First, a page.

Moldova is asking, ever so delicately, for Russia to withdraw its 1,500 troops and a massive Cold War weapons stockpile from Transnistria, a long sliver of land that ostensibly belongs to Moldova, but has been functionally independent for more than two decades. The fact that it’s just 1,500 soldiers understates the reality of the situation: the far more important part is the weapons stockpile. Transnistria is essentially a massive prepositioned Russian army waiting to be reanimated — presuming, of course, that the Russians can actually find Transnistria.
At the end of the Cold War, following the collapse of the Soviet Union and the Warsaw Pact, the 14th Guards Army found itself at loose ends, and like a lot of large Soviet formations, became a significant local political player, helping the pro-Moscow Transnistrian separatists make good on their secessionist plans. While the vast majority of the Russian troops there have left, the hardware has not, leaving Transnistria sitting on what’s reputed to be the largest weapons stockpile in Europe.
On one hand, it’s not completely clear who has control of and responsibility for the stockpile. On the other hand, even if it’s under the physical control of Transnistria, if Moscow asked very sweetly, the weapons would very quickly become a Russian arsenal.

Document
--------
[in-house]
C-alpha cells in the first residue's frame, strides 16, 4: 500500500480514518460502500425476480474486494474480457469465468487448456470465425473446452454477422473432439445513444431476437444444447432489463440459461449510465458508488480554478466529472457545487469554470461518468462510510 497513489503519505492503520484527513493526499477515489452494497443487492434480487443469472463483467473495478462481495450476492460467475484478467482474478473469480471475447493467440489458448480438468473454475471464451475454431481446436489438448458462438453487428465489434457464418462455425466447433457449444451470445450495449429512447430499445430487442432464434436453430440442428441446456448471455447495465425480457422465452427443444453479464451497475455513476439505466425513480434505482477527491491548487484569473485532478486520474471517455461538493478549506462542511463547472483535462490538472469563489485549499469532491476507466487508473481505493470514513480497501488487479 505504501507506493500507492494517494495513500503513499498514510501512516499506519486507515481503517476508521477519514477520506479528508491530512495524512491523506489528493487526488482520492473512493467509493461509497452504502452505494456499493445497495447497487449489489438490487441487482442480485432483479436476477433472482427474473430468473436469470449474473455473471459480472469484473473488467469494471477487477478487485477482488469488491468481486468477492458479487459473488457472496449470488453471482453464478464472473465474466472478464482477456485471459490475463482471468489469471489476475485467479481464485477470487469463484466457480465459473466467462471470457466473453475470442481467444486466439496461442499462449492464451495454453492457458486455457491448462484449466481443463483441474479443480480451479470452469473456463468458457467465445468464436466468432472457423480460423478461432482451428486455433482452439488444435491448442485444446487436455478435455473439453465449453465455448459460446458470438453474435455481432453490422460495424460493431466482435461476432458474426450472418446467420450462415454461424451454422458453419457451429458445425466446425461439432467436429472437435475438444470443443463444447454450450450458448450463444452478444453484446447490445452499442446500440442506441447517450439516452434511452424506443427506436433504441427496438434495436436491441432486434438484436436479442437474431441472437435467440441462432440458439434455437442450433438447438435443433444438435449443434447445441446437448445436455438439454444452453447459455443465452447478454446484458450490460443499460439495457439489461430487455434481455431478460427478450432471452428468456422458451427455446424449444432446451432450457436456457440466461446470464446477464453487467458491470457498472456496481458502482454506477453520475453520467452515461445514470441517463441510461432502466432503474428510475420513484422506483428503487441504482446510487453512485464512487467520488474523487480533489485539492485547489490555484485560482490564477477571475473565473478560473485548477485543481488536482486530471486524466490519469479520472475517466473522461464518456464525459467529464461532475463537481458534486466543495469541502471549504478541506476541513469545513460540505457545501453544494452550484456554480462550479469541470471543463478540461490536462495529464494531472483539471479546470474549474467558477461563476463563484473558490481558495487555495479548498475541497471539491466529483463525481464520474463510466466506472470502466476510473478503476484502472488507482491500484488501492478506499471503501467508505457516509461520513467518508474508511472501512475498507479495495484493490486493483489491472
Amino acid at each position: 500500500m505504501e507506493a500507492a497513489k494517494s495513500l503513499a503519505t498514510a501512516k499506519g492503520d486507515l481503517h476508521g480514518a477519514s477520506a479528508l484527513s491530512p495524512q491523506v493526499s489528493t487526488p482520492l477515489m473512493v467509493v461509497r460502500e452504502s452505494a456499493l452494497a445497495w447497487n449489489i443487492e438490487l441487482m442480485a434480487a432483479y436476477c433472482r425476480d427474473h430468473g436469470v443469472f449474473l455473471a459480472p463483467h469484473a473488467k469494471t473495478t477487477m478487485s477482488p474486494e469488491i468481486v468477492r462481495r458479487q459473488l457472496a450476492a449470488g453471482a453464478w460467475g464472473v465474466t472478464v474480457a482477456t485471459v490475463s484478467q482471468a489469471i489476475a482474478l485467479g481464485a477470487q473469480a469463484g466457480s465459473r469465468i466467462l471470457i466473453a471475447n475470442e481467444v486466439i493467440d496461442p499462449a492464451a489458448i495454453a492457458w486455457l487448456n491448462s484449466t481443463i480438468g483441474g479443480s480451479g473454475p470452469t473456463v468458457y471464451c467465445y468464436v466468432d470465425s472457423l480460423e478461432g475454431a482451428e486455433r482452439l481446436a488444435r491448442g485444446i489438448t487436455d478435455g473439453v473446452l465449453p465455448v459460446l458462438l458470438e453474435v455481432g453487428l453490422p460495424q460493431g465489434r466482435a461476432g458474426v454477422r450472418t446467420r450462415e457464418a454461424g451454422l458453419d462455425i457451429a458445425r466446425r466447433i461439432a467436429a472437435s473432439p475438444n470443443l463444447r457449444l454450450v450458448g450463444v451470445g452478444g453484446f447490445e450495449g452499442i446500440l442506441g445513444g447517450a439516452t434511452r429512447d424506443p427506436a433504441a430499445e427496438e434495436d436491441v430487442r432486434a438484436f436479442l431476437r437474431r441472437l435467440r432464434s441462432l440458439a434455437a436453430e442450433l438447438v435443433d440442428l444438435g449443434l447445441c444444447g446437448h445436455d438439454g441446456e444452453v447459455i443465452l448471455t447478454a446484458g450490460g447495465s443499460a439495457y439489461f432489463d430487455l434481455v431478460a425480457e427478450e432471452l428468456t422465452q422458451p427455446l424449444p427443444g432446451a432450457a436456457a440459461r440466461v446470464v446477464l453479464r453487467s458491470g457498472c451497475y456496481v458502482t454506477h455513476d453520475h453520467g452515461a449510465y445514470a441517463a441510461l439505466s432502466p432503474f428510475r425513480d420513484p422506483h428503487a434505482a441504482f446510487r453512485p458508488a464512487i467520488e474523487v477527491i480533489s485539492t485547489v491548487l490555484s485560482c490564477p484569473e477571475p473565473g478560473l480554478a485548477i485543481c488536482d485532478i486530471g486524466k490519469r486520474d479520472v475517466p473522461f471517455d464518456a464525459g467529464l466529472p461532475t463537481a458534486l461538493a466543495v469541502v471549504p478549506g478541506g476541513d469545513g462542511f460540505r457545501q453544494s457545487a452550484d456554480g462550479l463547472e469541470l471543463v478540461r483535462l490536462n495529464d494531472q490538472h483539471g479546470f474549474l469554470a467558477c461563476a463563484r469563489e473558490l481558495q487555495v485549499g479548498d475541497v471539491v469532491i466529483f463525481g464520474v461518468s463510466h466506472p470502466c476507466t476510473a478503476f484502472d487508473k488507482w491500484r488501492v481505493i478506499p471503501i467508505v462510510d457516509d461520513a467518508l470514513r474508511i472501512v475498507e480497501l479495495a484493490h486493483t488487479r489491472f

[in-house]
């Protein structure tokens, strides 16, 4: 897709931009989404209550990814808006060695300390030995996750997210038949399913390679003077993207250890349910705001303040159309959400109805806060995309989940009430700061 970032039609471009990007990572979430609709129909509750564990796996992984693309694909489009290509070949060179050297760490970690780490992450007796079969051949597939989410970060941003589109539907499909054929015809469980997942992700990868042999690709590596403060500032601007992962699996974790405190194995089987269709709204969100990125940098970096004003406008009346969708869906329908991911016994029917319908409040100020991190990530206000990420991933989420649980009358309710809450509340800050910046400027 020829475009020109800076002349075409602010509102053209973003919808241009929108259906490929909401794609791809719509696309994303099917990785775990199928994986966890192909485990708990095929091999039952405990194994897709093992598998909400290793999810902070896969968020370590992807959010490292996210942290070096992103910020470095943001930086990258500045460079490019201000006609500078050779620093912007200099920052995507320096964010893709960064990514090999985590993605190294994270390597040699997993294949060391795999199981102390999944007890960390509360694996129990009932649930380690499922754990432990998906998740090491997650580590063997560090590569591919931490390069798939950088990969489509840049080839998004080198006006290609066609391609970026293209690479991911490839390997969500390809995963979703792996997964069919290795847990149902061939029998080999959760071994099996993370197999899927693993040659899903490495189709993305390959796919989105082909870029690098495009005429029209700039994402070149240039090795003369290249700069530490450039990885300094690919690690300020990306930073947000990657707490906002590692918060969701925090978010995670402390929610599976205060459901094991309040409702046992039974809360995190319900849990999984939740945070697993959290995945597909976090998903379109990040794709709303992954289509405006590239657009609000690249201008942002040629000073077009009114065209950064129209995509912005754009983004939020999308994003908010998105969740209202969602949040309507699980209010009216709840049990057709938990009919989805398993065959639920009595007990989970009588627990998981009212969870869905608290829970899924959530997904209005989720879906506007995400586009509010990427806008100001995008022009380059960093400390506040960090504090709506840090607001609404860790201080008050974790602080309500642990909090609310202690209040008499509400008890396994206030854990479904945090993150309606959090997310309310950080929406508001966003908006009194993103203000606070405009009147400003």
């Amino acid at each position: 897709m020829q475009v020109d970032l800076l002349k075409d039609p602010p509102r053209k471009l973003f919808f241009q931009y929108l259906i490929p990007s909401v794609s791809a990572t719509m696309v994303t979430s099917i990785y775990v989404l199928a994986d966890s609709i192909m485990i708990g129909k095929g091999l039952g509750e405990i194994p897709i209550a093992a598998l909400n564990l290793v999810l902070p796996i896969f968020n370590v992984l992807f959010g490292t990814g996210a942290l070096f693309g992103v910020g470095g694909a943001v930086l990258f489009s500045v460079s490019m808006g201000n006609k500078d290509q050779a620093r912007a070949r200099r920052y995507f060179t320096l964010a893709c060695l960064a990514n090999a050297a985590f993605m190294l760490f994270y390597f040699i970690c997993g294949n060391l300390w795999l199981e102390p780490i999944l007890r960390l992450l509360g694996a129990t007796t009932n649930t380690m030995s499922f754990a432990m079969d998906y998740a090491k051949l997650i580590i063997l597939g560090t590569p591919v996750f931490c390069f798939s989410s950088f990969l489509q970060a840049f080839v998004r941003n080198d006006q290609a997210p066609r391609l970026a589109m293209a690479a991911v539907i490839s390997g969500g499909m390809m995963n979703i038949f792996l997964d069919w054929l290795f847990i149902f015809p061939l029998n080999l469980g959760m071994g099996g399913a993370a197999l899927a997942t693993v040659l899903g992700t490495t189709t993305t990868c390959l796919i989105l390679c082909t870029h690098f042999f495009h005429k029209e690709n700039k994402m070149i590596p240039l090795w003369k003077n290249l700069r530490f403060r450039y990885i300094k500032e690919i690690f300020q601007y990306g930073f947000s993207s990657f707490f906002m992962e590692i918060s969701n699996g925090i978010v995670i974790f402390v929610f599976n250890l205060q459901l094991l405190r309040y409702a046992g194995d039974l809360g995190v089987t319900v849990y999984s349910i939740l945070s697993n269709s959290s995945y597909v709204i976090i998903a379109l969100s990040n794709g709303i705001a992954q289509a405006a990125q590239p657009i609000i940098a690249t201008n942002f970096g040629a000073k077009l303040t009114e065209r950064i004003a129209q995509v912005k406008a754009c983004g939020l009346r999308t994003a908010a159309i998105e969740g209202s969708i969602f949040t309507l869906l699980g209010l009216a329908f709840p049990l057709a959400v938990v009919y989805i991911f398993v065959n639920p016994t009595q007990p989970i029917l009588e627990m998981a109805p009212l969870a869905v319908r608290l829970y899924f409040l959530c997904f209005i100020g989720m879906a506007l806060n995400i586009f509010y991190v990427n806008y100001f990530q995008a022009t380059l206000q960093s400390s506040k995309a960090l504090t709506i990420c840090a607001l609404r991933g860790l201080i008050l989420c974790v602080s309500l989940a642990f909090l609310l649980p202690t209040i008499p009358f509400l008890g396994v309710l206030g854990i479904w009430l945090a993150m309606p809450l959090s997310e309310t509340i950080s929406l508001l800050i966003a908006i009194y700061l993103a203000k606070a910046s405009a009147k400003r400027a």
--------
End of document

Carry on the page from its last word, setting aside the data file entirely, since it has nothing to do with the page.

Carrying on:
Flying troops in to equip from pre-positioned stockpiles, rather than sending all the tanks, artillery, and heavy equipment is a tactic much beloved by the US, which generally would rather avoid the prospect of shipping an army across an ocean in wartime and exposing it to attack by submarines and cruise missiles. Although the Russian stockpile is largely unintentional, rather than planned, it still means that the most potent weapon in Transnistria is the airport arrivals terminal. If your travel plans to Transnistria get gummed up because the Russian military has bought all the available seats for the next month, it might not hurt to find out if your trip insurance covers wars.
Even assuming that the stockpile has been properly maintained, stocked with consumables, and is regularly checked out, it would still take quite a while to inflate that stockpile into an army. Which is arguably the biggest potential impact of a hypothetical Russian withdrawal from Transnistria. Should Moscow opt to pull troops back but leave the arms, then the thing to watch closely will be who retains control of the equipment stashed there, and whether or not they’re serious about keeping it ready and available for use.
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